(Article appears courtesy of Naval Submarine Support Center, New London)
Gloria Valdez, ship sponsor and former Deputy Assistant Secretary of the Navy for Research, Development and Acquisition, smashed a bottle of champagne from a Vermont vineyard against the Navy’s newest fast-attack submarine, Saturday, Oct. 20, christening it the Vermont as the vessel prepares to join the fleet.
Commander, Submarine Forces, Vice. Adm. Charles “Chas” Richard, thanked both the shipbuilders and crew of Vermont for working to make the Virginia-class submarine the greatest submarine in the world. He also noted the level of responsibility Cmdr. Henry Roenke had been tasked with in bringing the crew together in pursuit of “Freedom and Unity” and the excellent choice that had been made in naming Ms. Valdez as ship’s sponsor.
“Vermont will safely operate in harm’s way in the most challenging environments on Earth because the best shipbuilders on Earth built her,” said Richard.
Constructing what will possibly be the most advanced and technologically complex weapons system ever put to sea is a major undertaking spanning more than five years.
“However, this fantastic ship is nothing without this crew – and shipmates, we need you,” said Richard. “Combatant Commanders are constantly asking for more submarines, because there are extremely important missions to do; many of which only you can do.”
Fast-attack submarines like Vermont are multi-mission platforms enabling five of the six Navy maritime strategy core capabilities – sea control, power projection, forward presence, maritime security, and deterrence. The submarine is designed to excel in anti-submarine warfare; anti-ship warfare; strike warfare; special operations; intelligence, surveillance, and reconnaissance; irregular warfare; and mine warfare – from open ocean anti-submarine warfare to intelligence, surveillance and reconnaissance, to projecting power ashore with Special Operation Forces and Tomahawk cruise missiles in the prevention or preparation of regional crises.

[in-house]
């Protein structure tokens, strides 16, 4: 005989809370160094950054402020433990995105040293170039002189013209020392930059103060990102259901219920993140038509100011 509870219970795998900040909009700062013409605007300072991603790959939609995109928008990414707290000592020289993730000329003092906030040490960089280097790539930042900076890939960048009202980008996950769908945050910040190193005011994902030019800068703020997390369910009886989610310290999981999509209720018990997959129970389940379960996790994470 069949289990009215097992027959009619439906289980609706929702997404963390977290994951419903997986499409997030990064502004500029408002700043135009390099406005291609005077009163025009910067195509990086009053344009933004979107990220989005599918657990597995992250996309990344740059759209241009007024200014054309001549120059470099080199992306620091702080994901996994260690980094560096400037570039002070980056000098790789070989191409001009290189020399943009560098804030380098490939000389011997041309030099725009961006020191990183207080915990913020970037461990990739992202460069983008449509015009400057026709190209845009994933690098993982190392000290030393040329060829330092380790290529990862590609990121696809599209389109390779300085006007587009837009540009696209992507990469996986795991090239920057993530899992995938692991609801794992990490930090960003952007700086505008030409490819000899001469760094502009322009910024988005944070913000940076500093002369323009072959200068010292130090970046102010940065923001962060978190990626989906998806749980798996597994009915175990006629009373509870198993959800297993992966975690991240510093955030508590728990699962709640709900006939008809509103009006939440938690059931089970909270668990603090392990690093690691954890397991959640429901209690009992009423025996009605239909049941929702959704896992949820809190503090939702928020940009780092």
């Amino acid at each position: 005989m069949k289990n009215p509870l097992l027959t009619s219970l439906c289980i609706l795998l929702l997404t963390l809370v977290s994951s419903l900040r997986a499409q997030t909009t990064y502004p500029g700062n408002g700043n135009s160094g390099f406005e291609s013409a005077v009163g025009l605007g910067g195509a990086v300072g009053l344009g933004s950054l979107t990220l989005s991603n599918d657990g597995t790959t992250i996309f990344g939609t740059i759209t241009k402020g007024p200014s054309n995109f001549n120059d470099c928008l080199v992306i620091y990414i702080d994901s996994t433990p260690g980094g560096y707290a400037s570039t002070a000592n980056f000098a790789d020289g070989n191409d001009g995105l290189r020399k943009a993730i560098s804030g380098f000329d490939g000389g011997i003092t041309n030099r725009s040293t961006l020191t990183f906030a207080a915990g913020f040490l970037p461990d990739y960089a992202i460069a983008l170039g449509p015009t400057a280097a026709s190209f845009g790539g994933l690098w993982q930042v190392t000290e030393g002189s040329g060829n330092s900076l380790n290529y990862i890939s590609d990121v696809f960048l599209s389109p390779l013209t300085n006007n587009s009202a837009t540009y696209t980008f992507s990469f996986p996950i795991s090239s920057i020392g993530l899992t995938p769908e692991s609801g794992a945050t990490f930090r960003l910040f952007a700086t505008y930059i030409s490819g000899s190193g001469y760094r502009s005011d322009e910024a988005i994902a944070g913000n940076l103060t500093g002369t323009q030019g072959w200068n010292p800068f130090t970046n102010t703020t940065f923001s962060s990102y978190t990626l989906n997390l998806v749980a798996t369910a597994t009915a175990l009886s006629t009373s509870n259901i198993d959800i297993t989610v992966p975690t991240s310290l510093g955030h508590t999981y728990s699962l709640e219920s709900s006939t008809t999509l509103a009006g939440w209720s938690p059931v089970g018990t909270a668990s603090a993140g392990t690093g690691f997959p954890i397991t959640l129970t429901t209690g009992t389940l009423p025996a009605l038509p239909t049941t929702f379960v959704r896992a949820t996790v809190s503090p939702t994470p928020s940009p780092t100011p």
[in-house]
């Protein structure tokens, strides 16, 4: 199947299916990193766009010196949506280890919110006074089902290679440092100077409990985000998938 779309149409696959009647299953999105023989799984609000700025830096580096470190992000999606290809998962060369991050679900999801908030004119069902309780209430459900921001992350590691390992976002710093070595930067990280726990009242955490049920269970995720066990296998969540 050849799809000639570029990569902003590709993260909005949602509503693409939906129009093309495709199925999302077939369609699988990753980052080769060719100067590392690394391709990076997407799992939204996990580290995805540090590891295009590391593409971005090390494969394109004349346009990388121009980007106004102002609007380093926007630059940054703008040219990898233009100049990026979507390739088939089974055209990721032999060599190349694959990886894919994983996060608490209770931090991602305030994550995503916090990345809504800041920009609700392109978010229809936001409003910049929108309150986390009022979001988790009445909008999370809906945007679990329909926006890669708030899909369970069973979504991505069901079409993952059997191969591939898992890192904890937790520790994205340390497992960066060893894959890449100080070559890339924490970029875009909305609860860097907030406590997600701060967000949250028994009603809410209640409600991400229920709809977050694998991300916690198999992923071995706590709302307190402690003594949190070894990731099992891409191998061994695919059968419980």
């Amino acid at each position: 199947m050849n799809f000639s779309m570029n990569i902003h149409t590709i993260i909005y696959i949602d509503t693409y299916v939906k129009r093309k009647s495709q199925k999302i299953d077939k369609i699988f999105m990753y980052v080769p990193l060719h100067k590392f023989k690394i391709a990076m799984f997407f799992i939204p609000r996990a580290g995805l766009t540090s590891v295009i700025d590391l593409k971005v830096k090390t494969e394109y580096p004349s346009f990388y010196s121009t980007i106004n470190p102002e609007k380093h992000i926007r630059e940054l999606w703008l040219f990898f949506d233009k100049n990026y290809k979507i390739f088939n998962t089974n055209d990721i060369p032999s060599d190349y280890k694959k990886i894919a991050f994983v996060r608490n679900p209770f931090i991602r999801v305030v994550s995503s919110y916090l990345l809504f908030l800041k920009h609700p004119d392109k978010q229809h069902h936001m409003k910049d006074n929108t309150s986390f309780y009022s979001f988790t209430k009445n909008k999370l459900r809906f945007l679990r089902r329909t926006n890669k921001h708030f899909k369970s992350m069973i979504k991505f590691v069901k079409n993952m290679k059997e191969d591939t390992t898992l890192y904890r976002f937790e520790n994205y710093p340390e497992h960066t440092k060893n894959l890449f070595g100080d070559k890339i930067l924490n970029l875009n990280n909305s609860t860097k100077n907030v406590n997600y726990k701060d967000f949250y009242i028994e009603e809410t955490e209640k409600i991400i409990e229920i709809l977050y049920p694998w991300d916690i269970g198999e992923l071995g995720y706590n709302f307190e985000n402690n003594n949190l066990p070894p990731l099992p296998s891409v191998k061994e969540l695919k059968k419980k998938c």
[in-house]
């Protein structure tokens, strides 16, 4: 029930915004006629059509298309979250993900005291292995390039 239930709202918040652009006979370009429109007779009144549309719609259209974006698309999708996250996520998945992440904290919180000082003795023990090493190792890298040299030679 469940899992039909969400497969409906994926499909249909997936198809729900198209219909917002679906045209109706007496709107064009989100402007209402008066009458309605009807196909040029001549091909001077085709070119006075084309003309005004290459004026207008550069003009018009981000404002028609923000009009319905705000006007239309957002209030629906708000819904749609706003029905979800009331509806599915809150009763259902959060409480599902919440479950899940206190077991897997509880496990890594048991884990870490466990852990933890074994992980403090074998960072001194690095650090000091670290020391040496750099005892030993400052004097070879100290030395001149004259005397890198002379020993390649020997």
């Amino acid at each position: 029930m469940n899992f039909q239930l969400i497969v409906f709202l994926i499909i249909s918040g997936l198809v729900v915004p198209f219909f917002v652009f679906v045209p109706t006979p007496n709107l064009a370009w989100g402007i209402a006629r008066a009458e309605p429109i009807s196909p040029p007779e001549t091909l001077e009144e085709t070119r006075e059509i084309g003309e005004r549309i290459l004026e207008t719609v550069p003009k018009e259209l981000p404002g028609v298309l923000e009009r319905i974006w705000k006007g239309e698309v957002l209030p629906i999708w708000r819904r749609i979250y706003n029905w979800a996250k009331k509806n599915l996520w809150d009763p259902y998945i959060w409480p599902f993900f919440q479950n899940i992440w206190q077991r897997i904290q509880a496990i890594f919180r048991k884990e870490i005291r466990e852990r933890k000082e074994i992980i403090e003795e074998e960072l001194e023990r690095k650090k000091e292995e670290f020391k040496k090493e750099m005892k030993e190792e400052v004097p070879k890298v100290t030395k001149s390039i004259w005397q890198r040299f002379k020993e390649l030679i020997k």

“It is the Navy’s responsibility to prevent challengers from using the sea to threaten the United States,” said Richard. “And the Submarine Force’s share of this responsibility continues to grow as threats designed to deny us the oceans proliferate. But you can get in, on scene unseen, and gain access otherwise denied to the greater Joint force. Congratulations team on being part of this tremendous challenge.”
Vermont will be the 19th Virginia-Class, nuclear-powered, fast-attack submarine, but is the first Block IV of ten to be built under the $17.6 billion contract. The submarines are being built in a partnership between Electric Boat and Newport News Shipbuilding in Virginia. Construction of Vermont began in April 2014.
Vermont is 377 feet long with a beam of 34 feet. Virginia-class fast attack submarines have a crew of approximately 132 made up of 15 officers and 117 enlisted Sailors.